Scapegoating teachers is the easy thing to do. We are public employees, and therefore fair game for criticism by any and all who pay taxes. We are a group that can be controlled and manipulated, while parents are apparently untouchable. When we talk about accountability, for once, I’d love to hear the word parents in that sentence.
The educational powers that be are afraid to touch this aspect of the issue; it’s too dangerous, too many potential lawsuits. It’s much easier to affect teachers and kids than the community at large. But I disagree. There are ways to reach out to families and help them feel included in their children’s education: parenting classes (required for the parents of students failing due to missing assignments or missing class, if any administrator would be so bold!) that can be put on in the community (“Love and Logic” being one that has seen great success), school sponsored social events for parents and guardians with counselors and other school professionals there for support and advice, school to home liaisons who can work with families and help find solutions to problems impacting students’ success at school.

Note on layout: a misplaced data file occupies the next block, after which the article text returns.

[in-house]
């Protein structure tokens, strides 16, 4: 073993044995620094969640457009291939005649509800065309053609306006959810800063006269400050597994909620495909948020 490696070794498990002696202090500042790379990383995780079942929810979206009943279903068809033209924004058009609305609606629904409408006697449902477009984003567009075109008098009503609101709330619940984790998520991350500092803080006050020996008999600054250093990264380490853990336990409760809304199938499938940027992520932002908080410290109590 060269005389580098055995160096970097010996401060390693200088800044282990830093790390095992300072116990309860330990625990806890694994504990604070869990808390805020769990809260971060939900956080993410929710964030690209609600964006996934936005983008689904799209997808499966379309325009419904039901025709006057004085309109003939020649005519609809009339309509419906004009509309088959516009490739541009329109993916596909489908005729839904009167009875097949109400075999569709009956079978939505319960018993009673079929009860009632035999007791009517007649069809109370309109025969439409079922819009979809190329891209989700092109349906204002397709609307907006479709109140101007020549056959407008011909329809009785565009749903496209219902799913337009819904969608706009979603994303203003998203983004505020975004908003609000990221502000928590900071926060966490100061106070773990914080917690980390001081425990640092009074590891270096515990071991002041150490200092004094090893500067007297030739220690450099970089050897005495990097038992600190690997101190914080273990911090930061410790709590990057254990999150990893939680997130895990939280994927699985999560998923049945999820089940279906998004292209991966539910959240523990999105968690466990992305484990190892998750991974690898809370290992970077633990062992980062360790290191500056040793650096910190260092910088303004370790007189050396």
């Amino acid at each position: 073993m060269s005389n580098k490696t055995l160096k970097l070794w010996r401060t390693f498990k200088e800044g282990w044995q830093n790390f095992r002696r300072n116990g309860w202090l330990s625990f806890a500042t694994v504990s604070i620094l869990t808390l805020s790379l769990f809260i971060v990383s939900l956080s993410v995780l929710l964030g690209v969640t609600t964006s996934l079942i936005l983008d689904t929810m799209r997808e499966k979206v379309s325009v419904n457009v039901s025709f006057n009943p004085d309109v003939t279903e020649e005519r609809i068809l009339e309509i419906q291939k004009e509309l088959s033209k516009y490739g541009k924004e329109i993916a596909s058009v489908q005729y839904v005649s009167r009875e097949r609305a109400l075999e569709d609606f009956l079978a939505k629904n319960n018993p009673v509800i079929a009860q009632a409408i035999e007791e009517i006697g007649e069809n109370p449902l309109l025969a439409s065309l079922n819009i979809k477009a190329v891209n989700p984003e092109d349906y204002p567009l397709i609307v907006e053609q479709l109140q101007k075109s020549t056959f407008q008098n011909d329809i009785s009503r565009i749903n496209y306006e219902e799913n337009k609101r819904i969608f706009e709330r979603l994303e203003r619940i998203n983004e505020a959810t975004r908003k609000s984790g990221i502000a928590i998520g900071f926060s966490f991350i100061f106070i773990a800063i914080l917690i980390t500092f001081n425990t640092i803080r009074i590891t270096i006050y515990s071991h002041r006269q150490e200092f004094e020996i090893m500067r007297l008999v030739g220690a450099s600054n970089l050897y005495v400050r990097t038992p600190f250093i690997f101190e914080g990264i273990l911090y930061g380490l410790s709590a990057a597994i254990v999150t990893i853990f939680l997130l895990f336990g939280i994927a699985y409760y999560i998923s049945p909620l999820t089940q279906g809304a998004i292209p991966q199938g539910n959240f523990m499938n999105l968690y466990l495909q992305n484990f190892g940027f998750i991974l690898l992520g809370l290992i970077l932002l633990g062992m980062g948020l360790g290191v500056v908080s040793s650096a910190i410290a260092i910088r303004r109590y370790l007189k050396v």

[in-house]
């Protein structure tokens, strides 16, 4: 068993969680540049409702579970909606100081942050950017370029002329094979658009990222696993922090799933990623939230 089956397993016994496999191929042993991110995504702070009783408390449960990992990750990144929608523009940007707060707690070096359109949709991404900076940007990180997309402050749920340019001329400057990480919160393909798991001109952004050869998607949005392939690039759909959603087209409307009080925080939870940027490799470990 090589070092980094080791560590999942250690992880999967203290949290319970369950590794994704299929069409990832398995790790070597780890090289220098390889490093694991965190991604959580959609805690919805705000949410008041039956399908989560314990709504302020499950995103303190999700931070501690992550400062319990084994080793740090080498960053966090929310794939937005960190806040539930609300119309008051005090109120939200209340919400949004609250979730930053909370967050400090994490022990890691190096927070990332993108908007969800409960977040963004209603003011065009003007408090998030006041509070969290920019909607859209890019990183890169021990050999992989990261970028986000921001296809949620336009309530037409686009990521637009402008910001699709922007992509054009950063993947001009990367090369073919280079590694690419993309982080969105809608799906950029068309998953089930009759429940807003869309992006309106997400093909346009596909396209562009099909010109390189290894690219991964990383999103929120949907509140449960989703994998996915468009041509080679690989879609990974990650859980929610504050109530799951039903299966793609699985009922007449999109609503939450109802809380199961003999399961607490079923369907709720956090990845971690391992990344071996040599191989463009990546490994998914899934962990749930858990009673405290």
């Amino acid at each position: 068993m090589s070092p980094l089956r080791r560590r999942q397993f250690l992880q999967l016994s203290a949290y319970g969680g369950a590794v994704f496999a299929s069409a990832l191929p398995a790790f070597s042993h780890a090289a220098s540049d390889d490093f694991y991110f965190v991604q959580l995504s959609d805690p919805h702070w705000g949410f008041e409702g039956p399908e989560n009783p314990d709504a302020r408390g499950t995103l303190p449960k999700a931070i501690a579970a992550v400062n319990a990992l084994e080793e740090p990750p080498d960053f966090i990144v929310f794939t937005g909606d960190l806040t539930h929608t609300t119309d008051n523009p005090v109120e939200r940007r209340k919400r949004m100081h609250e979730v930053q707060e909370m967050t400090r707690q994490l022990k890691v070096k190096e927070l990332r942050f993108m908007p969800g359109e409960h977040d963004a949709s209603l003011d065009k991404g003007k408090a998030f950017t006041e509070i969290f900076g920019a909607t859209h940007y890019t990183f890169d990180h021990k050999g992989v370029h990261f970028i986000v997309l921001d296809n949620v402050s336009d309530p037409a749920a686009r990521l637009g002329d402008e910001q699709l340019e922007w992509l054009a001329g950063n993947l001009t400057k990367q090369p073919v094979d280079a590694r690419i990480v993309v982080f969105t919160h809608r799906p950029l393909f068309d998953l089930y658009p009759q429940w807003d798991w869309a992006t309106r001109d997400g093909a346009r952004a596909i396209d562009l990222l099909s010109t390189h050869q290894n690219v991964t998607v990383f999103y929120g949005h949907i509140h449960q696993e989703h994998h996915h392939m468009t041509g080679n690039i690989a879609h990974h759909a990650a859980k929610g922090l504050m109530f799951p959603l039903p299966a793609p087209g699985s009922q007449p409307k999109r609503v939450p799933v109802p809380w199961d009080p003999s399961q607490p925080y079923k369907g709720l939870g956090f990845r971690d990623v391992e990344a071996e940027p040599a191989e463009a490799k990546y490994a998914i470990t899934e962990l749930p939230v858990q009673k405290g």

If we would just take the money being funneled away from public schools, which serve ALL students, and put it into programs that have a holistic, family centered approach, and if we hire experienced, involved administrators who demand a high standard of excellence from their teachers, my guess is that’s where we’ll see some real reform.
In the meantime, we’ll keep teaching.
Click here to read a related article about TC’s Yolanda Sealey-Ruiz, Assistant Professor of English Education, and her work facilitating critical engagement with the film Waiting for Superman in schools of education.
The views or opinions expressed in this article do not necessarily reflect those of Teachers College or the Department of Arts and Humanities at Teachers College.